• At 310, the access management system 130 may determine if the entitlement information of the role that is being processed is similar to the entitlement information of one or more of the set of roles configured for the set of target systems. For example, the access management system 130 may determine if the entitlement information of the role that is being processed is similar to the entitlement information of role-1 102 or role-2 104.
  • In some embodiments, to determine similarity, the access management system 130 may compare the similarity scores to a predetermined similarity threshold. The access management system 130 may then identify roles associated with similarity scores that exceed the predetermined similarity threshold.
  • If the access management system 130 determines that the entitlement information of the role that is being processed is similar to the entitlement information of one or more of the set of roles configured for the set of target systems (YES to 310), the access management system 130 may output information related to the role(s) whose entitlement information is determined to be similar to entitlement information of the role that is being processed based upon the entitlement information at 312. In some embodiments, the similar entitlement information may be output (e.g. displayed) to the user via a graphical user interface (GUI). The similarity information may be presented by outputting the similarity scores assigned to the existing role(s) and/or by graphically representing the overlap of the entitlement information between the role that is being processed and the existing role(s). In some embodiments, the access management system 130 may suggest the user to modify the entitlement information of the role that is being processed in light of the similarity information provided to the user. According to various embodiments, the access management system 130 may prevent the creation, modification or approval of the role that is being processed in order to prevent creating and maintaining redundant roles.
  • If the access management system 130 determines that the entitlement information of the role that is being processed is not similar to the entitlement information of one or more of the set of roles configured for the set of target systems (NO to 310), the processing in flowchart 200 ends at 314. For example, the access management system 130 may proceed with creation, modification or approval of the role that is being processed.
  • FIG. 4 depicts a simplified diagram of a distributed system 400 for implementing an embodiment. In the illustrated embodiment, distributed system 400 includes one or more client computing devices 402, 404, 406, and 408, which are configured to execute and operate client applications such as a web browser, proprietary client (e.g., Oracle Forms), or the like over one or more network(s) 410. Server 412 may be communicatively coupled with remote client computing devices 402, 404, 406, and 408 via network 410.
  • In various embodiments, server 412 may be adapted to run one or more services or software applications such as services and applications that provide the digital document (e.g., webpage) analysis and modification-related processing described above. In certain embodiments, server 412 may also provide other services or software applications that can include non-virtual and virtual environments. In some embodiments, these services may be offered as web-based or cloud services, such as under a Software as a Service (SaaS) model to the users of client computing devices 402, 404, 406, and/or 408. Users operating client computing devices 402, 404, 406, and/or 408 may in turn utilize one or more client applications to interact with server 412 to utilize the services provided by these components.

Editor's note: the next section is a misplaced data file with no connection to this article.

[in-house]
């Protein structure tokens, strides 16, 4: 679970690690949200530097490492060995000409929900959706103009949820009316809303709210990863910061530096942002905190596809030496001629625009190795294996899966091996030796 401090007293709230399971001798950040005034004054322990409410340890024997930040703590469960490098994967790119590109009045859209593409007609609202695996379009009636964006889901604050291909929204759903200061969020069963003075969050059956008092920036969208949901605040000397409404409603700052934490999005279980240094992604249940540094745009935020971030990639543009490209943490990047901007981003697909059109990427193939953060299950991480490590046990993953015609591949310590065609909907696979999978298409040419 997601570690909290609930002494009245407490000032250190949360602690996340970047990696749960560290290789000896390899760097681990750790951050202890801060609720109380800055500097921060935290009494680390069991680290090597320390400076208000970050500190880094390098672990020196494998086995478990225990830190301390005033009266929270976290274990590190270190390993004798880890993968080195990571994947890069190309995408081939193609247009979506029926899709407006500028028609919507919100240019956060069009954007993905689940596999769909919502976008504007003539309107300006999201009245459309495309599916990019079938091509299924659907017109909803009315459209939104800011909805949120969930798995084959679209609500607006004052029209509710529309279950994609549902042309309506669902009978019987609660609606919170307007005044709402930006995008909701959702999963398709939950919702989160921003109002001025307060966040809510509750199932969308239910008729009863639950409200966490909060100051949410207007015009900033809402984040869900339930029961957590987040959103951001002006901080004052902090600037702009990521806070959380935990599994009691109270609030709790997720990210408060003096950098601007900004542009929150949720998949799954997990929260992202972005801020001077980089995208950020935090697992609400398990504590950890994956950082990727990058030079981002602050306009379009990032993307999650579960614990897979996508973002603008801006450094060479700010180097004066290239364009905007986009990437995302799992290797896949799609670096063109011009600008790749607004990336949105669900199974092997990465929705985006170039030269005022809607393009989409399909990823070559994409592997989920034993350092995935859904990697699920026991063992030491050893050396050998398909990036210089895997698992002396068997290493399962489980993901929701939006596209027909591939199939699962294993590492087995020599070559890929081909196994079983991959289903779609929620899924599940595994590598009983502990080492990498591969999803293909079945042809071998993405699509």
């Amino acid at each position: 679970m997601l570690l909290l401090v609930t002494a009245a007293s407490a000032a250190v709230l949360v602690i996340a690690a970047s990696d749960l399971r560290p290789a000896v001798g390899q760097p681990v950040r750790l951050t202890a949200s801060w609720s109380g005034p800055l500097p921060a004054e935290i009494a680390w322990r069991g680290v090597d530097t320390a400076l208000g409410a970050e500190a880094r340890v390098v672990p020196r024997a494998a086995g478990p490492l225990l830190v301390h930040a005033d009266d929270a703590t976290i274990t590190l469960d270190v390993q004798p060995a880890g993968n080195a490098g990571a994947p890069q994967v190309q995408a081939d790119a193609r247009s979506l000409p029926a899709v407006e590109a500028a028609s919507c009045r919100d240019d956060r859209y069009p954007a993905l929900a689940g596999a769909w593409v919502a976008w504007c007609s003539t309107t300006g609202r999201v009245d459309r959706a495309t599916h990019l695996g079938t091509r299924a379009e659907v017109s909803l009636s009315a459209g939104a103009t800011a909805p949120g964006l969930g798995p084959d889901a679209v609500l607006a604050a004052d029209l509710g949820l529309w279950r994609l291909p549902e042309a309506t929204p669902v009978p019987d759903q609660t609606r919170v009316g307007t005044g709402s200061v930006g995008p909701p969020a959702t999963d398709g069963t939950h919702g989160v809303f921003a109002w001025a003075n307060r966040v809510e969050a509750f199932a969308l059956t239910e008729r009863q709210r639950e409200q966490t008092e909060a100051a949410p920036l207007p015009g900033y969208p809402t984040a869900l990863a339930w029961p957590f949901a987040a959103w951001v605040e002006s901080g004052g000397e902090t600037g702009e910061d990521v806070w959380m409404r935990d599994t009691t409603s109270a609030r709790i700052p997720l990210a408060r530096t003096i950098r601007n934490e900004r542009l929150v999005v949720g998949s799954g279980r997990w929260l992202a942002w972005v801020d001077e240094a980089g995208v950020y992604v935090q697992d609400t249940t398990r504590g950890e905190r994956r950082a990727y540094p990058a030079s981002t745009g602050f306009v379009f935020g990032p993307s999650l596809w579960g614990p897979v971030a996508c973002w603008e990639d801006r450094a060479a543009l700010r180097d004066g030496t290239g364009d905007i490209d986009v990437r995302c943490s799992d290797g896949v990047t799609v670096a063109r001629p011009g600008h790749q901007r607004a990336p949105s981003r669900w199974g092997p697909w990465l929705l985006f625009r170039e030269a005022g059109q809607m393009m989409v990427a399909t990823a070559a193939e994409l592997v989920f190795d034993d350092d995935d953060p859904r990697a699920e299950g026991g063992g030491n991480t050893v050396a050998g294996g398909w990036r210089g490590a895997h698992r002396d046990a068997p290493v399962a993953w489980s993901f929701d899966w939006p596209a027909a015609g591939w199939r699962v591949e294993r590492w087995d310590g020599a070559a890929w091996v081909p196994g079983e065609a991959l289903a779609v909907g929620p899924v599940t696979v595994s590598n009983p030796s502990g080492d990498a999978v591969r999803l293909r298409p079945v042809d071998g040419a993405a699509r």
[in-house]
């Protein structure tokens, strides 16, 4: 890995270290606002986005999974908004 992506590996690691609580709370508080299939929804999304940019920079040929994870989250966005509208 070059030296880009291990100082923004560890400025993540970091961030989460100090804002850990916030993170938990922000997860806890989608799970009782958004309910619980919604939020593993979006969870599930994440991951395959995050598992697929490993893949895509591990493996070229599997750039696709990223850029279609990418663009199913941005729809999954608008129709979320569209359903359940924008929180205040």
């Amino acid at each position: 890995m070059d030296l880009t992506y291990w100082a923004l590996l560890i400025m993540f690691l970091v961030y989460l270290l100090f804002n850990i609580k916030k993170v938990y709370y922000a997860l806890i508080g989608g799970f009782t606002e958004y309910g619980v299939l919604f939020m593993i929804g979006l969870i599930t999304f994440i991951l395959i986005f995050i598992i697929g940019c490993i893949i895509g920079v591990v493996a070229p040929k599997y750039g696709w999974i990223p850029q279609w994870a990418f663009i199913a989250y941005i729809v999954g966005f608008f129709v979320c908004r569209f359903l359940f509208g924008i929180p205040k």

• In the configuration depicted in FIG. 4, server 412 may provide the functionality provided by adaptive webpages system 42. The functionality may be provided by software components 418, 420 and 422 implemented on server 412. In certain embodiments, client computing devices 402, 404, 406, and/or 408 may also implement one or more components that facilitate the interactions analysis and digital document modification functionality. Users operating the client computing devices may then utilize one or more client applications to use the services provided by these components. These components may be implemented in hardware, firmware, software, or combinations thereof. It should be appreciated that various different system configurations are possible, which may be different from distributed system 400. The embodiment shown in FIG. 4 is thus one example of a distributed system for implementing an embodiment system and is not intended to be limiting.
  • Users may use client computing devices 402, 404, 406, and/or 408 to request digital documents (e.g., to request webpages). The documents received by a client in response to the document request may then be output to the user of the device via an interface of the client device. Although FIG. 4 depicts only four client computing devices, any number of client computing devices may be supported.
  • The client devices may include various types of computing systems such as portable handheld devices, general purpose computers such as personal computers and laptops, workstation computers, wearable devices, gaming systems, thin clients, various messaging devices, sensors or other sensing devices, and the like. These computing devices may run various types and versions of software applications and operating systems (e.g., Microsoft Windows®, Apple Macintosh®, UNIX® or UNIX-like operating systems, Linux or Linux-like operating systems such as Google Chrome™ OS) including various mobile operating systems (e.g., Microsoft Windows Mobile®, iOS®, Windows Phone, Android™, BlackBerry® 4, Palm OS). Portable handheld devices may include cellular phones, smartphones, (e.g., an iPhone®), tablets (e.g., iPad®), personal digital assistants (PDAs), and the like. Wearable devices may include Google Glass® head mounted display, and other devices. Gaming systems may include various handheld gaming devices, Internet-enabled gaming devices (e.g., a Microsoft Xbox® gaming console with or without a Kinect® gesture input device), and the like. The client devices may be capable of executing various different applications such as various Internet-related apps, communication applications (e.g., E-mail applications, short message service (SMS) applications) and may use various communication protocols.